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smuggle

[smuhg-uh l] /ˈsmʌg əl/
verb (used with object), smuggled, smuggling.
1.
to import or export (goods) secretly, in violation of the law, especially without payment of legal duty.
2.
to bring, take, put, etc., surreptitiously:
She smuggled the gun into the jail inside a cake.
verb (used without object), smuggled, smuggling.
3.
to import, export, or convey goods surreptitiously or in violation of the law.
Origin
1680-1690
1680-90; < Low German smuggeln; cognate with German schmuggeln
Related forms
smuggler, noun
antismuggling, adjective
unsmuggled, adjective
Dictionary.com Unabridged
Based on the Random House Dictionary, © Random House, Inc. 2014.
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Examples from the web for smuggled
  • Grey parrots crammed into a travel crate and smuggled to emerging markets.
  • The same technology could be used to detecting smuggled drugs or airborne pollutants.
  • The film smuggled its politics in under the guise of two happy-go-lucky gals taking a road trip together.
  • Possibly they had earlier smuggled in supplies in preparation for a long siege.
  • Much of the diary had been written in blank account books smuggled from her office.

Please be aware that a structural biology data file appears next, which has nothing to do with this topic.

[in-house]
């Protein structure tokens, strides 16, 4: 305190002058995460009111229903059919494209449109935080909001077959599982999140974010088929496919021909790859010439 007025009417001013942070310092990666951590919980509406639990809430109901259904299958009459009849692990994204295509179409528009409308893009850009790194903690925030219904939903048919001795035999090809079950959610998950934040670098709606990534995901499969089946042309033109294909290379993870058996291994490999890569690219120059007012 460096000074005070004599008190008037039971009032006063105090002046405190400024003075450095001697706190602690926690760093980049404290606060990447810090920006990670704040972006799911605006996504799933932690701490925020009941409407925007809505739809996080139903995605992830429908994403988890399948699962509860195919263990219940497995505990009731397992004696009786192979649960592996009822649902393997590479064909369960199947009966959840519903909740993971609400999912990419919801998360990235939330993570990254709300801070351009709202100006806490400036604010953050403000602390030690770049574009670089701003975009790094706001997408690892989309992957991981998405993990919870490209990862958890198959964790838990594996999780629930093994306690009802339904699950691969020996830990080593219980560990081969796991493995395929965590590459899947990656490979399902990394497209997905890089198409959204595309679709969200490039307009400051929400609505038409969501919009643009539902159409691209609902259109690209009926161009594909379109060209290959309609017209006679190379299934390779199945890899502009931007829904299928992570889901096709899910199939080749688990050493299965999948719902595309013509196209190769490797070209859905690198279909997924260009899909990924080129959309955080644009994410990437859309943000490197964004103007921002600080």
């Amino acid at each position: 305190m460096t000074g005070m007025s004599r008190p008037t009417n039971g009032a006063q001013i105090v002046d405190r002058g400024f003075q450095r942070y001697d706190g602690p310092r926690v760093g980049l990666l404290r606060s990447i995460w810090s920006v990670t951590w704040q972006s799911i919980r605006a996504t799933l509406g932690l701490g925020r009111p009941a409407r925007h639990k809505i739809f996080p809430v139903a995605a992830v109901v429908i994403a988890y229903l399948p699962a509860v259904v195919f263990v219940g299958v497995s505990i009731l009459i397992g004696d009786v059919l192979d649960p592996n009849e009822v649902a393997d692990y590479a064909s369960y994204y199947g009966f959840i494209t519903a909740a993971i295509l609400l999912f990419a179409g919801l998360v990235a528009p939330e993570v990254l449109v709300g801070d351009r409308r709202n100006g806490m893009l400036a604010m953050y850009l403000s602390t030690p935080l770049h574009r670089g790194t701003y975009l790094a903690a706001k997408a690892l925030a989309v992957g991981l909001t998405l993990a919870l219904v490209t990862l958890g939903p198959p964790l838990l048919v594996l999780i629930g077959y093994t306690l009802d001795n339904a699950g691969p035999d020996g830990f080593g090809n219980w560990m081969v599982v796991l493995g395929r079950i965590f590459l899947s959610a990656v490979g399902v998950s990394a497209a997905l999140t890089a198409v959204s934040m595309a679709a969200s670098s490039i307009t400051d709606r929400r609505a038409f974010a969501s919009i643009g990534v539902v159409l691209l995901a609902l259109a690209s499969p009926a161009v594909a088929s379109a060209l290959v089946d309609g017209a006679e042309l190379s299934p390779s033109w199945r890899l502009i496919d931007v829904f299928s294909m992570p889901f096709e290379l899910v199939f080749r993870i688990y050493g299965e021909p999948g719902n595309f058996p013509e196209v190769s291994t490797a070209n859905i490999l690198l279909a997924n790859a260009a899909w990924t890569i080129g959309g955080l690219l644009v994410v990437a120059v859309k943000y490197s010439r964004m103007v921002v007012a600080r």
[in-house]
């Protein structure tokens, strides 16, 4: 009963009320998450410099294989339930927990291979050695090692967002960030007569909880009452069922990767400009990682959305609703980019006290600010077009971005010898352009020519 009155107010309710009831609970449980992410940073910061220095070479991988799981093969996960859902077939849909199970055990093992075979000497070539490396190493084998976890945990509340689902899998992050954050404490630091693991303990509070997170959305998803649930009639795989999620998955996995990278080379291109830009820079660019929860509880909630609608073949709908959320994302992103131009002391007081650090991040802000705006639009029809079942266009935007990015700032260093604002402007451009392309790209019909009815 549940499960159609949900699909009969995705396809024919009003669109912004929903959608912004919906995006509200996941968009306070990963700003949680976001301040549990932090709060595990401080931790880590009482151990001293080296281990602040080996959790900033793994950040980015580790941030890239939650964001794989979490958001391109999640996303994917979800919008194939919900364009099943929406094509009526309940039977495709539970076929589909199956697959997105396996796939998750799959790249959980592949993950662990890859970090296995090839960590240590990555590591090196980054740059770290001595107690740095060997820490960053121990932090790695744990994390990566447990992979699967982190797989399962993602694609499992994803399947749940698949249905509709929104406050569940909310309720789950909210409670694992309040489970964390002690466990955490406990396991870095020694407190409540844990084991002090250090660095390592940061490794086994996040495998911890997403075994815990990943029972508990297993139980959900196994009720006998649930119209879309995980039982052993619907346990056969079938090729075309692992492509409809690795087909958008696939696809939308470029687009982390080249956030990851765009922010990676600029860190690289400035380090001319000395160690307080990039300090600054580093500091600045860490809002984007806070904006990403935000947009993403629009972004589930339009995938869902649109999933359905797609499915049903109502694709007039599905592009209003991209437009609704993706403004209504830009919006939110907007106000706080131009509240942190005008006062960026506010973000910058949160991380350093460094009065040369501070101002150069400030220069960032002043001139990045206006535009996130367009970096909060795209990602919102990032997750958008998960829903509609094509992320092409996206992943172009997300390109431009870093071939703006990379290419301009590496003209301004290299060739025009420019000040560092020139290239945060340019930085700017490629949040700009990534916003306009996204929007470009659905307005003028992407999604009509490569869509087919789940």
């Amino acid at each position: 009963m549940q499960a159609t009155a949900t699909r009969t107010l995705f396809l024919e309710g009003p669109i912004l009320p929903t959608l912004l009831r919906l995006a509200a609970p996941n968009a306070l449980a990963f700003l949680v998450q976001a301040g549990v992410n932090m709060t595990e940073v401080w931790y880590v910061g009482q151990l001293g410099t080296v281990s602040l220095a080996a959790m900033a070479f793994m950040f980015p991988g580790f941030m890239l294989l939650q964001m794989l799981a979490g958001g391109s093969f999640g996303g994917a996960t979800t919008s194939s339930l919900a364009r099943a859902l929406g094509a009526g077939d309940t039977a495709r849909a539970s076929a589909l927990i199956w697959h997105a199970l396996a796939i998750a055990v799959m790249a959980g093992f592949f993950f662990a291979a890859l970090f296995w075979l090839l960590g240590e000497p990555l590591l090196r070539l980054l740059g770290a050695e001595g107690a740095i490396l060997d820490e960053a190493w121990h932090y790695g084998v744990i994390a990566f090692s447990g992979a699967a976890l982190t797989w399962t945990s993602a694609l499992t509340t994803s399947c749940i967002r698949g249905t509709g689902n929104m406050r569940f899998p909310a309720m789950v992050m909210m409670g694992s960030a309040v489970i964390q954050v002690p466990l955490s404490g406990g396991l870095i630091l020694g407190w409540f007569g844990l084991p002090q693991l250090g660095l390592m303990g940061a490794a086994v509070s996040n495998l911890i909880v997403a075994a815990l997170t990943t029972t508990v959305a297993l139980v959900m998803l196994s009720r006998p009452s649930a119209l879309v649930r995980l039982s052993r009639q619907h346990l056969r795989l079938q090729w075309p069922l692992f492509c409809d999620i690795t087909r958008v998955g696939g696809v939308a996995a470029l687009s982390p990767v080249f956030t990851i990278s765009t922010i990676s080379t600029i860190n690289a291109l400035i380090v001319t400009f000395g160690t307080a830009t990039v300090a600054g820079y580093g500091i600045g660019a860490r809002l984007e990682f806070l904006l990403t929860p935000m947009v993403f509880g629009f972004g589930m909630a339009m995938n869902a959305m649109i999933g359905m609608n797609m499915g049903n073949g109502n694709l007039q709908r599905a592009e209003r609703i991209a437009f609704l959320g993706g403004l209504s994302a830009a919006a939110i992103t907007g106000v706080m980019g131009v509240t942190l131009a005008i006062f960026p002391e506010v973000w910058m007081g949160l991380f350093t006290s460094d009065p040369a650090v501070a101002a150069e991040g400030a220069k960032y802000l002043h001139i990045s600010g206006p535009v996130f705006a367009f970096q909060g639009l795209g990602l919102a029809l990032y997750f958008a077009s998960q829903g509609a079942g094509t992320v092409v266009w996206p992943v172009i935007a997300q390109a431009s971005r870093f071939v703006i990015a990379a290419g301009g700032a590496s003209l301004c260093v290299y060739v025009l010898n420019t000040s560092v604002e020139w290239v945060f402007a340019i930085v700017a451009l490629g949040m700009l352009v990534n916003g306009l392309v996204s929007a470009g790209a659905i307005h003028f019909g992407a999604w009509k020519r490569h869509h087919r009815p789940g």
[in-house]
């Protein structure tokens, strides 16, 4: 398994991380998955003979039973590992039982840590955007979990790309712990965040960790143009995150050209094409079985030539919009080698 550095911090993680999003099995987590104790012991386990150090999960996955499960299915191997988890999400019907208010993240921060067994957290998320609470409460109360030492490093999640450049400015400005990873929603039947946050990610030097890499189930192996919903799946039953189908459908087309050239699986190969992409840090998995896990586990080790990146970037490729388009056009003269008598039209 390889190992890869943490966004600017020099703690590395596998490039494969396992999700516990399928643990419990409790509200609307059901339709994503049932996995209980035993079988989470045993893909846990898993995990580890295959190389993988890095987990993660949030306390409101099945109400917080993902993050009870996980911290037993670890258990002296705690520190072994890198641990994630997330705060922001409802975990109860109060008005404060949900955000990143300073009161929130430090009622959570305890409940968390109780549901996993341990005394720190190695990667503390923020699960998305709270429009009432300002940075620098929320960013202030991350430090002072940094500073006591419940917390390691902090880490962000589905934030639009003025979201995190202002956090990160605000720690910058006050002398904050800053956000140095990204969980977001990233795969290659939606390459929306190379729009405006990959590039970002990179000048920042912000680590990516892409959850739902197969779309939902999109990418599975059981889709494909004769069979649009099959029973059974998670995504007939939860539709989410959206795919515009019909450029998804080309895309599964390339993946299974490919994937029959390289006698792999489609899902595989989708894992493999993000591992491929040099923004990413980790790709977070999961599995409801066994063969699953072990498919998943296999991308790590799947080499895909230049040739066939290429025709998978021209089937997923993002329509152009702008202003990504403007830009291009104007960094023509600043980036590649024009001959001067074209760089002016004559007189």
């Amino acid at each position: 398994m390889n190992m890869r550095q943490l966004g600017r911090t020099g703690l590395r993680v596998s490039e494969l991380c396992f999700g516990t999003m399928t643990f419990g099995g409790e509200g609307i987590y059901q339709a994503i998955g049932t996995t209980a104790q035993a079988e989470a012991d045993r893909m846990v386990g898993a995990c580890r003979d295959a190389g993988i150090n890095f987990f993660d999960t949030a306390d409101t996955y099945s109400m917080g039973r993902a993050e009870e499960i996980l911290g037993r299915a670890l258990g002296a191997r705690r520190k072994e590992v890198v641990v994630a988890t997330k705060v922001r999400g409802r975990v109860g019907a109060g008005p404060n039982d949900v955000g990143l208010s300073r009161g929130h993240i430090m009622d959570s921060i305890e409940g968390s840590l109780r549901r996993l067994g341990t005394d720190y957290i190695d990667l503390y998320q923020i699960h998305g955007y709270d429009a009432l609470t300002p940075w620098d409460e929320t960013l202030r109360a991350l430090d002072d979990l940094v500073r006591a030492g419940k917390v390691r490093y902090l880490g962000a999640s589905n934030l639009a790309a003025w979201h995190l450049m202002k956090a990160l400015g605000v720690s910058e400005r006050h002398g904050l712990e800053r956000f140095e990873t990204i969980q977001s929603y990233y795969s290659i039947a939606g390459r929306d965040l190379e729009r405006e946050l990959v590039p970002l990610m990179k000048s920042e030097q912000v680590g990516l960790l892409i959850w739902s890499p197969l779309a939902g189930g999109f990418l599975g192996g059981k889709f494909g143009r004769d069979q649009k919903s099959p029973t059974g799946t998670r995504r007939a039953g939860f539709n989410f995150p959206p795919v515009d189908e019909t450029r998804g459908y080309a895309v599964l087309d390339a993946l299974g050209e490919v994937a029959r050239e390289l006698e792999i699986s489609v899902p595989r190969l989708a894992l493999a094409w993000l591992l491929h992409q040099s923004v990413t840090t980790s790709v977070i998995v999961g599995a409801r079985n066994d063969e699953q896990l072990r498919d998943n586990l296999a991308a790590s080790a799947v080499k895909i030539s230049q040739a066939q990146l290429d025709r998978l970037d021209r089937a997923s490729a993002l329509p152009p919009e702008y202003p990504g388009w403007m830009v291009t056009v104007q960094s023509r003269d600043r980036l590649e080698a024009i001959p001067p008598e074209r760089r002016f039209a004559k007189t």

• Atomic bombs can be put on aircraft or even smuggled in ships.
  • Border customs agents are on the look out for many things: illegal drugs, stolen goods, smuggled liquor and sometimes even people.
  • And these are his last smuggled dispatches, made all the more poignant for their finality.
  • The smuggled alien and several others managed to escape their captors who were all armed.
  • In other cases the money is transported to a nearby airport or seaport before being smuggled out of the country.
British Dictionary definitions for smuggled

smuggle

/ˈsmʌɡəl/
verb
1.
to import or export (prohibited or dutiable goods) secretly
2.
(transitive; often foll by into or out of) to bring or take secretly, as against the law or rules
3.
(transitive) foll by away. to conceal; hide
Derived Forms
smuggler, noun
smuggling, noun
Word Origin
C17: from Low German smukkelen and Dutch smokkelen, perhaps from Old English smūgen to creep; related to Old Norse smjūga
Collins English Dictionary - Complete & Unabridged 2012 Digital Edition
© William Collins Sons & Co. Ltd. 1979, 1986 © HarperCollins
Publishers 1998, 2000, 2003, 2005, 2006, 2007, 2009, 2012
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Word Origin and History for smuggled

smuggle

v.

"import or export secretly and contrary to law," 1680s, of Low German or Dutch origin (see smuggler). Related: Smuggled; smuggling.

Online Etymology Dictionary, © 2010 Douglas Harper
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